There is a terrific article by Danielle Rossingh and Alex Duff in yesterday’s Bloomberg.com entitled: “Federer Fails to Deter Nadal in Fight to be Richest Tennis Star.” It’s about the two players’ earning powers and Nadal’s ever-increasing marketability. It’s chock full of fascinating details about the Nadal family’s business and personal dealings. (Click here to read the whole thing – you won’t be disappointed!)
Here are just some of the interesting factoids I gleaned from the article:
In 2005, Nadal won a $50K Mercedes after taking the title in Stuttgart. And Uncle Toni promptly asked Rafa’s sponsor, Kia, to give his son a $20,000 Sorento, putting the luxury car in a garage to gather dust. Uncle Toni: “I said I wouldn’t like him to have a luxury car. I never wanted him to be incorrect or have a showoff attitude.” Last year, Uncle Toni approved Nadal’s upgrade to a $270,000 Aston Martin DBS – the same model from last year’s Bond film.
In 2008, Roger Federer made about $35 million from endorsements and tournaments. Nadal made somewhere between $15 – 20 million. But Rafa is making inroads – signing up with three new corporate sponsors after winning the Olympics last year.
The gap is narrowing, but some experts say Roger is still the more attractive player: “Federer has a set of values that makes him very appealing to sponsors; he is very approachable. Nadal has a more mysterious quality. He needs to be less mysterious, more outgoing.” (Note – do you agree with this analysis? I think Rafa is very approachable.)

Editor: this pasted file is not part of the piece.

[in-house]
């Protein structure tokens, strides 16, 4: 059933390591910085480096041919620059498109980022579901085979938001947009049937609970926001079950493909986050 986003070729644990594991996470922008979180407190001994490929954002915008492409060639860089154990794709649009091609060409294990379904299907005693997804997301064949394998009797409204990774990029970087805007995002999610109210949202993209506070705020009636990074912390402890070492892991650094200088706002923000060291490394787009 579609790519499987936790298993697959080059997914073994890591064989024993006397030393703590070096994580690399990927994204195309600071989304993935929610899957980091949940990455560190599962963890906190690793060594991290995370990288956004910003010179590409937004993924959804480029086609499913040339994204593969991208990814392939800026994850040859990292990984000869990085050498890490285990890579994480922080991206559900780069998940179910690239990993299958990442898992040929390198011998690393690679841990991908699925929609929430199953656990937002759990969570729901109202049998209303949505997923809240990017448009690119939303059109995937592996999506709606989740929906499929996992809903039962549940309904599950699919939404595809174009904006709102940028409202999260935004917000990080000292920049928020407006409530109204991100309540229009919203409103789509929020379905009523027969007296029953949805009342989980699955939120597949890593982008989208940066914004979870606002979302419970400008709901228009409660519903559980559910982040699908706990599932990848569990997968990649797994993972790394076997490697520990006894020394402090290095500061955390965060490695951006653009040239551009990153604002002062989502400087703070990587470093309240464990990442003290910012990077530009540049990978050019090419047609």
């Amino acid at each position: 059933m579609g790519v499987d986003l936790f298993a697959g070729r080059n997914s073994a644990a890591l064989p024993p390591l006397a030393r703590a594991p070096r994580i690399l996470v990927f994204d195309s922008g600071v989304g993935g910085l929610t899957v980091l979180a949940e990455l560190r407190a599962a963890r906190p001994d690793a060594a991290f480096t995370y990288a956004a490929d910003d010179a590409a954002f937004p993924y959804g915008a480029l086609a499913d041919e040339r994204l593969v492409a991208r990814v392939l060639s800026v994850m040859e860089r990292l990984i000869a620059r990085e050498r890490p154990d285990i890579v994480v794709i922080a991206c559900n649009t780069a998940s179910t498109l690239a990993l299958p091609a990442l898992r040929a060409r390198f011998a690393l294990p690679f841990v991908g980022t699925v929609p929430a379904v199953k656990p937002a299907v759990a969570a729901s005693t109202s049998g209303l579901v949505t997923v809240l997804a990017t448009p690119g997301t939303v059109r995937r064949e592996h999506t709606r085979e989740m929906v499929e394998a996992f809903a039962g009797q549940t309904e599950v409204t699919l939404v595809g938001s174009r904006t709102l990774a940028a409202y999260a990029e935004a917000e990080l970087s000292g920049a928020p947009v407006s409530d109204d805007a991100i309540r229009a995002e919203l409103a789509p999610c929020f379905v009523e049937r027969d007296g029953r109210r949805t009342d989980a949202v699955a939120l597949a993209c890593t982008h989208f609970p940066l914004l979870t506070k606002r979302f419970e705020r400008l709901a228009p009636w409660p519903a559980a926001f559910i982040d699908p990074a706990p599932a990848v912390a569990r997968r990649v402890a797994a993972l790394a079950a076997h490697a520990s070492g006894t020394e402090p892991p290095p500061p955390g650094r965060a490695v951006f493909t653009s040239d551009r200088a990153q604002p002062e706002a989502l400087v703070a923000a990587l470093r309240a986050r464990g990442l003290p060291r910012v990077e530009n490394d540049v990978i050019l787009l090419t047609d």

Rafael Nadal is also considered by marketers to be a “safe rebel,” possess a “sexy virility,” and appeal to everyone from “5- year-old kids, mothers, grandmothers (and) fathers (who) see him as a very good role model for their children.”
Here’s Rafa on his reluctance to take on more time-consuming sponsors: “I am a tennis player. For me, it’s very, very important, the sponsors, sure. But at the same time, I want to have time enough time to practice and to continue to improve my tennis.”
Rafael Nadal’s father, Sebastian, manages his son’s money for him and has set him up with a pension that will pay Rafa “$180,000 euros every Jan. 1 from the ages of 30 to 63.” That’s just under a quarter of a million dollars. The article includes more detailed information on the family’s business ventures and Rafa’s own investments (click here to read.)
Uncle Toni isn’t paid a salary to coach his nephew. He takes a percentage from the family-owned window company, which netted 2.5 million Euros last year ($3,350,000 U.S.)
Uncle Toni’s live-and-learn coaching style, illustrated:
“At times, the coach has let Nadal make mistakes to teach him a lesson. Eric Babolat, chief executive officer of racket company Babolat, says in 2004 he overheard Rafael’s agent Costa alert Toni that Rafael was about to eat three chocolate croissants before a preliminary match at the Paris Masters. Costa was concerned the calorie-rich pastries would make Nadal sluggish on the court.
“Toni told Carlos to let him, that he will learn that he will lose the match,” Babolat says. “Rafa did lose that match. That says a lot about Toni’s coaching style.”
I just like imagining Nadal eating three chocolate croissants in one sitting – that’s an awesome accomplishment and something I aspire to do someday – as soon as I develop Rafa-like abs! Rafa needs a croissant sponsorship, for sure.
Read the whole article if you have time (click here) for more great factoids and anecdotes.